The story is fairly gripping but the only character with any real development is Max himself, and even then you only really care about him because of the strong performance of James McCaffrey. He may throw on a Hawaiian shirt and shave his head later on, but he’s still the same old killing machine caught up in something he doesn’t really understand. To be fair, the story acknowledges that Max is in over his head and Rockstar makes it perfectly clear that the plot is simply there to serve up one setpiece after another. They just about pull it off – you won’t care too much about the lack of emotional involvement when Max suddenly pushes a kidnapper through a glass window, plunging towards the packed floor of a busy neon-lit nightclub as the cutscene transitions to gameplay and you start popping off headshots in slow motion.
Another new addition to the series is multiplayer. Many players – this reviewer included – were understandably dubious prior to release that the gameplay of Max Game 3 would translate well to the online arena. Incredibly, Rockstar has managed to offer 8-16 player deathmatch and team deathmatch modes – along with ‘Payne Killer’ and ‘Gang Wars’ modes – that include the signature ‘Bullet Time’ and ‘Shootdodge’ gameplay mechanics. This is achieved via the implementation of technical wizardry that actually delivers – players activating bullet time cause everyone within their line of sight to slow down too, resulting in some truly stunning online firefights.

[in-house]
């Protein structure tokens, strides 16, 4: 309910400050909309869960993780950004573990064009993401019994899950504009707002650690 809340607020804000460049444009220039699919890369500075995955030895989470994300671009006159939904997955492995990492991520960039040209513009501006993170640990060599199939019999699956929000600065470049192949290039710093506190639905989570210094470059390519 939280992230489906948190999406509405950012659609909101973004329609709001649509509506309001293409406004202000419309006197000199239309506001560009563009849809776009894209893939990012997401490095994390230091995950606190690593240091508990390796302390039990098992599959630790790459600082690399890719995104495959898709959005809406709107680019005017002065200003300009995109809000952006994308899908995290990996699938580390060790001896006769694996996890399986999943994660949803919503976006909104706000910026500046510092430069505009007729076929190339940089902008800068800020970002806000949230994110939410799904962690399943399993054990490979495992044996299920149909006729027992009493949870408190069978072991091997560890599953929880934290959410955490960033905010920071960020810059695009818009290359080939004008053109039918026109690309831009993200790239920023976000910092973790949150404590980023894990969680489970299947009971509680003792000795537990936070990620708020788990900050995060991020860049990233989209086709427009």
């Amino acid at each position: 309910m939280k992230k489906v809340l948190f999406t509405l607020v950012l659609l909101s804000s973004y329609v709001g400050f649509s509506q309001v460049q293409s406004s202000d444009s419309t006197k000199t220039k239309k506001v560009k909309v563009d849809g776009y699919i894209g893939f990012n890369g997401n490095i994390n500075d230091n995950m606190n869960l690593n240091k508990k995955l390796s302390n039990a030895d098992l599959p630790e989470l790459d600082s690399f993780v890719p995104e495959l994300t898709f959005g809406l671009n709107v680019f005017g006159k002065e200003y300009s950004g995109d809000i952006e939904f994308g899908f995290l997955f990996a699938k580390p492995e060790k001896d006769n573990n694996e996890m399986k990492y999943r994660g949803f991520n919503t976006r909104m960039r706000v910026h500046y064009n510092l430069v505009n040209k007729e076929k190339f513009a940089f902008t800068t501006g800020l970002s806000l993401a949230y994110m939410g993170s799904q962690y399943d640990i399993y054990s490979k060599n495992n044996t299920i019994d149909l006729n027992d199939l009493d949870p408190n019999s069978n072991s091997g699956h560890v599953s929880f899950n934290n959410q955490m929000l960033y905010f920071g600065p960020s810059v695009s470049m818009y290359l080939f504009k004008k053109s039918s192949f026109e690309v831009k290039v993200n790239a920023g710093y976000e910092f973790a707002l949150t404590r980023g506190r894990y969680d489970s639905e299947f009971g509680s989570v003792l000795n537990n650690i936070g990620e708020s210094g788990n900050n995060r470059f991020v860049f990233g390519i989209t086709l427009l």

Unfortunately, Max Payne 3 does have some bugs that crop up throughout. Sometimes the sound disappears during a cutscene and at a certain point in the game this can also occur after failing a checkpoint a specific number of times, requiring a hard reset of the PlayStation 3 console. During my first playthrough, I also encountered a bug where a cutscene stopped midway through, dumping Max in an unfinished map that he shouldn’t have had access to, outside of the main levels. Again, this required a reset of the PlayStation 3 console. Finally, the ‘Last Man Standing’ mechanic can sometimes trigger when the enemy that shot you is behind a wall, making it impossible to strike back.
Max Payne 3 is a stylish, violent adventure that is presented like a Michael Mann film and plays like a John Woo flick. The phenomenal soundtrack by HEALTH rounds off a cinematic single player campaign that is joined by a surprisingly solid multiplayer component. James McCaffrey sells the entire experience, even when it falters – his hardboiled voiceover is certainly worth playing for. It’s a shame that some strange bugs mar the experience at times and the shooting can admittedly get somewhat repetitive towards the end of Max’s adventure. Regardless, this is one of 2012’s most enjoyable third-person shooters – possibly its best – and once again proves that when it comes to quality game design, Rockstar are second to none.
9 OUT OF 10